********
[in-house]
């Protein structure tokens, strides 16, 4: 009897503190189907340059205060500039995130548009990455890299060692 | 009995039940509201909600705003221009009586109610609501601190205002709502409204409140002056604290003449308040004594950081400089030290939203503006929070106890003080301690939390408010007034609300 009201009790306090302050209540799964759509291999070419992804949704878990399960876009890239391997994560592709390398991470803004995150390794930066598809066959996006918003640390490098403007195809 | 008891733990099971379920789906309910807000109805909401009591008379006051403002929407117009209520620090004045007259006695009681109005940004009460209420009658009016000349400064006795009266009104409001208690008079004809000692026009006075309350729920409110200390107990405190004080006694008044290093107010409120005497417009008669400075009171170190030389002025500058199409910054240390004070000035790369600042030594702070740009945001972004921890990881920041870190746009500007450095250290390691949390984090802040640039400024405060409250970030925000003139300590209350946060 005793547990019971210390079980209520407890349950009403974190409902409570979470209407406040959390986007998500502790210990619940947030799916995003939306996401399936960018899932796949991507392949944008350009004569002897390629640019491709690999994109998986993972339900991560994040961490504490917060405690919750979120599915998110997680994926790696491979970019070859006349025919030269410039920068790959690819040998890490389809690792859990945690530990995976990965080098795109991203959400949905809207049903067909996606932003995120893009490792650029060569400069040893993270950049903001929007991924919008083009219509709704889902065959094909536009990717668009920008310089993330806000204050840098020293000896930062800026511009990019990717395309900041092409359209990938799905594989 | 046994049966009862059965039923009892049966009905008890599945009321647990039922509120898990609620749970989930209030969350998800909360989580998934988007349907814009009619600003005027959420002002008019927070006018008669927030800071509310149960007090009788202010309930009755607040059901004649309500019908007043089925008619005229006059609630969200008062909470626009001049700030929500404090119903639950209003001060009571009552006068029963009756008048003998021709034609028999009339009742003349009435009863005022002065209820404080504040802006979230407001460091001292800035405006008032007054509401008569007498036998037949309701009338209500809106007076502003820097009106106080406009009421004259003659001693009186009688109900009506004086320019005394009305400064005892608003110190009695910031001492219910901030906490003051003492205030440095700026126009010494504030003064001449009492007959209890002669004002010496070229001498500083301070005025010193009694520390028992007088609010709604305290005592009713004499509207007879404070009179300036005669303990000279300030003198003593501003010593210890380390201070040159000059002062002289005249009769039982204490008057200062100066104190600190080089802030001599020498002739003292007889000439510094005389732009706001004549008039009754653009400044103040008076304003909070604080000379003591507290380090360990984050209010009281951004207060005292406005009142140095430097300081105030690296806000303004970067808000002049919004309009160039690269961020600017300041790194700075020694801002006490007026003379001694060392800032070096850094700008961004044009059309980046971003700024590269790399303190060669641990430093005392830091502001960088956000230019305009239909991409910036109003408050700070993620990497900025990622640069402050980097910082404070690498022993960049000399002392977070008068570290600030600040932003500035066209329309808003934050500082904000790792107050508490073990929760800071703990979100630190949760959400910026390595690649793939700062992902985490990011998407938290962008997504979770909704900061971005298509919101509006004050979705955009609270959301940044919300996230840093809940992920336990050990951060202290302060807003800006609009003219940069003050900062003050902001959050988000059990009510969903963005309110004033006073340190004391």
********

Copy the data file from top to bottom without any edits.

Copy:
[in-house]
């Protein structure tokens, strides 16, 4: 009897503190189907340059205060500039995130548009990455890299060692 | 009995039940509201909600705003221009009586109610609501601190205002709502409204409140002056604290003449308040004594950081400089030290939203503006929070106890003080301690939390408010007034609300 009201009790306090302050209540799964759509291999070419992804949704878990399960876009890239391997994560592709390398991470803004995150390794930066598809066959996006918003640390490098403007195809 | 008891733990099971379920789906309910807000109805909401009591008379006051403002929407117009209520620090004045007259006695009681109005940004009460209420009658009016000349400064006795009266009104409001208690008079004809000692026009006075309350729920409110200390107990405190004080006694008044290093107010409120005497417009008669400075009171170190030389002025500058199409910054240390004070000035790369600042030594702070740009945001972004921890990881920041870190746009500007450095250290390691949390984090802040640039400024405060409250970030925000003139300590209350946060 005793547990019971210390079980209520407890349950009403974190409902409570979470209407406040959390986007998500502790210990619940947030799916995003939306996401399936960018899932796949991507392949944008350009004569002897390629640019491709690999994109998986993972339900991560994040961490504490917060405690919750979120599915998110997680994926790696491979970019070859006349025919030269410039920068790959690819040998890490389809690792859990945690530990995976990965080098795109991203959400949905809207049903067909996606932003995120893009490792650029060569400069040893993270950049903001929007991924919008083009219509709704889902065959094909536009990717668009920008310089993330806000204050840098020293000896930062800026511009990019990717395309900041092409359209990938799905594989 | 046994049966009862059965039923009892049966009905008890599945009321647990039922509120898990609620749970989930209030969350998800909360989580998934988007349907814009009619600003005027959420002002008019927070006018008669927030800071509310149960007090009788202010309930009755607040059901004649309500019908007043089925008619005229006059609630969200008062909470626009001049700030929500404090119903639950209003001060009571009552006068029963009756008048003998021709034609028999009339009742003349009435009863005022002065209820404080504040802006979230407001460091001292800035405006008032007054509401008569007498036998037949309701009338209500809106007076502003820097009106106080406009009421004259003659001693009186009688109900009506004086320019005394009305400064005892608003110190009695910031001492219910901030906490003051003492205030440095700026126009010494504030003064001449009492007959209890002669004002010496070229001498500083301070005025010193009694520390028992007088609010709604305290005592009713004499509207007879404070009179300036005669303990000279300030003198003593501003010593210890380390201070040159000059002062002289005249009769039982204490008057200062100066104190600190080089802030001599020498002739003292007889000439510094005389732009706001004549008039009754653009400044103040008076304003909070604080000379003591507290380090360990984050209010009281951004207060005292406005009142140095430097300081105030690296806000303004970067808000002049919004309009160039690269961020600017300041790194700075020694801002006490007026003379001694060392800032070096850094700008961004044009059309980046971003700024590269790399303190060669641990430093005392830091502001960088956000230019305009239909991409910036109003408050700070993620990497900025990622640069402050980097910082404070690498022993960049000399002392977070008068570290600030600040932003500035066209329309808003934050500082904000790792107050508490073990929760800071703990979100630190949760959400910026390595690649793939700062992902985490990011998407938290962008997504979770909704900061971005298509919101509006004050979705955009609270959301940044919300996230840093809940992920336990050990951060202290302060807003800006609009003219940069003050900062003050902001959050988000059990009510969903963005309110004033006073340190004391």